New Zealand Law Society - Litigation and the media

Litigation and the media

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While in the vast majority of cases the media play no role in the litigation process in a number of cases their involvement is significant.

More often the role of media is key in public interest cases of judicial review although in the context of some criminal cases a fully worked out litigation strategy would benefit from consideration of the role of media. Rather than a pawn in the media circus, I here encourage litigators to recognise the influence of media and to ensure that it is they, as the legal team, who are in the driving seat of publicity and not the other way round.

Judicial review

Let us start with judicial review. Litigators recognise that in all but the rarest of occasions judicial review is a means to an end and not an end in and of itself.

Judicial review will often be instigated to press the restart button and therefore effectively buy time for a political resolution to be agreed and consequently to make room for the engagement of a public relations strategy and/or political lobbying.

Although ultimately unsuccessful in saving the school, the Philipstown School judicial review is a case in point – so too the ongoing court action over the future of the Christchurch Cathedral.

Connections within the media and even the bringing on board of journalists in the litigation process from an early stage are key points I believe all litigators should at least consider in the context of high profile cases.

At the time of writing this column the John Banks case has resurfaced again on the Court of Appeal releasing its call back decision on the issue of a retrial. This case is a poster boy for public attention and use (or misuse) of the media in raising the plight of those involved in the proceeding.

In referring to “those involved in the proceeding” I do not limit myself to Mr Banks himself, far from it. This case has been as much if not more about the role of Mr Dotcom, the electoral system, even the Prime Minister and latterly the role of the Solicitor-General.

A failure to recognise, manage and if possible influence and steer the court of public opinion no matter the role you or your client have played within an action will often represent a failure to adequately act for yourself or your client.

In fact, I suggest that in many circumstances the media game will be more important to a client than the question of who wins the court case itself. Clichés of winning battles but losing wars and short-games and long-games spring to mind but in all of these the media, public perception and the overall objective beyond the court room must be a substantial if not guiding consideration of litigators in best representing the interests of their clients.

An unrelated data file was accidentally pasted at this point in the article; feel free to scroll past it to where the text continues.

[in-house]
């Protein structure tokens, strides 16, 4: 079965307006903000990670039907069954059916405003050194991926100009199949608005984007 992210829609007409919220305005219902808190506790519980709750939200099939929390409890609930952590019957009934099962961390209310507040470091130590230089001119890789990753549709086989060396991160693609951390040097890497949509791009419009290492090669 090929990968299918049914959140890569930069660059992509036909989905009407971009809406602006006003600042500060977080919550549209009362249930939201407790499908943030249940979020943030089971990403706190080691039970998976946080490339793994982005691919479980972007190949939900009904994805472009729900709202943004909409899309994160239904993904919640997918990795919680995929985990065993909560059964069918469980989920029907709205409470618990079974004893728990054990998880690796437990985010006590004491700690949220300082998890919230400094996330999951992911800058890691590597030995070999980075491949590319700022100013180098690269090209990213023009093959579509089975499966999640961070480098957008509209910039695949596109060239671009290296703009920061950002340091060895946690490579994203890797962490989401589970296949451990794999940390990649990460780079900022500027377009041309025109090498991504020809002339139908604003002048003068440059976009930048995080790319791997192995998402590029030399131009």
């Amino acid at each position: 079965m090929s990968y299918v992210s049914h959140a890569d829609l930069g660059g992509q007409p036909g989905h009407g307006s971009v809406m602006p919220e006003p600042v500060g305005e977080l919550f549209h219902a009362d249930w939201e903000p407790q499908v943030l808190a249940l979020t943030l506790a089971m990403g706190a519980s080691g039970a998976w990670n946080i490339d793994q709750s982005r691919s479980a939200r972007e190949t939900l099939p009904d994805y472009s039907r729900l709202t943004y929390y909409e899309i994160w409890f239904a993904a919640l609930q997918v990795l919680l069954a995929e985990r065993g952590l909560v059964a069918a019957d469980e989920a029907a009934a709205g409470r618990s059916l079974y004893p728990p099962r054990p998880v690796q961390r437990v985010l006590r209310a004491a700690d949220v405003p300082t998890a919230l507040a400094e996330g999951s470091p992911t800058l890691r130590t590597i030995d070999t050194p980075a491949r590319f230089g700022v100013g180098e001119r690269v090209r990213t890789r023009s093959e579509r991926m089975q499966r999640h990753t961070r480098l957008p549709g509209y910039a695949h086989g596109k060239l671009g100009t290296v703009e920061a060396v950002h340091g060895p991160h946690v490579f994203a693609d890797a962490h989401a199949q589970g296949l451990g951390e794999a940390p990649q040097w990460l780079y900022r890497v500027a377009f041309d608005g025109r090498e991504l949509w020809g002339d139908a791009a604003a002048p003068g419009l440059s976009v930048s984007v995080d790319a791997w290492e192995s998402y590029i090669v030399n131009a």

Criminal cases

In criminal cases the role of the media is often quite different and one in which the lawyers involved are bound by protocols and etiquette that is necessarily more strict.

While adhering to appropriate professional conduct I do believe that we have a paucity of best practice in the area and that ultimately litigators could do much more to advance the position of their clients.

Jonathan Krebs and Ingrid Squire as counsel for Teina Pora led us all through a master class of media engagement over an extraordinary length of time in advancing the Teina Pora miscarriage case.

Aided by Tim McKinnel their engagement with the media appeared considered and thoughtful and ultimately the result of the building of a relationship of trust and confidence.

No one in their right mind would pretend to ever “control” the media and any delusion of “manipulating” the court of public opinion would likely result in a spectacular misfire but the fact remains that much can be done to foster media relationships and that ignoring the influence of the media will often be a fraught strategy taken on only by the bold or the ignorant.

Digital strategy

With any media strategy comes a digital strategy and while litigation budgets are never likely to cover anything of a sophisticated nature, keeping abreast with the digital life of the individuals or corporations you represent will undoubtedly be a growing aspect of your litigation practice.

I am aware that for most of you the suggestion of courting the media as part of a litigation strategy may appear like conduct unbecoming – and a blunt or over-egged approach to the media and PR could easily fall into that category.

That said, in the realm of PR, some criminal cases and even large public interest civil cases a failure to strategise a media and/or digital campaign will be a failure to adequately represent the interests of your client.

In such circumstances litigation lawyers risk becoming an anachronism of the past to be pushed aside for digital profile consultants.

Dr Chris Gallavin is an Associate Professor and Dean of Law at Canterbury University. He has published extensively on criminal justice and on evidence and procedure in particular. He is the author of the appellant handbook, Evidence (LexisNexis, Wellington, 2008), and regularly undertakes consultant work in the area of the law of evidence.

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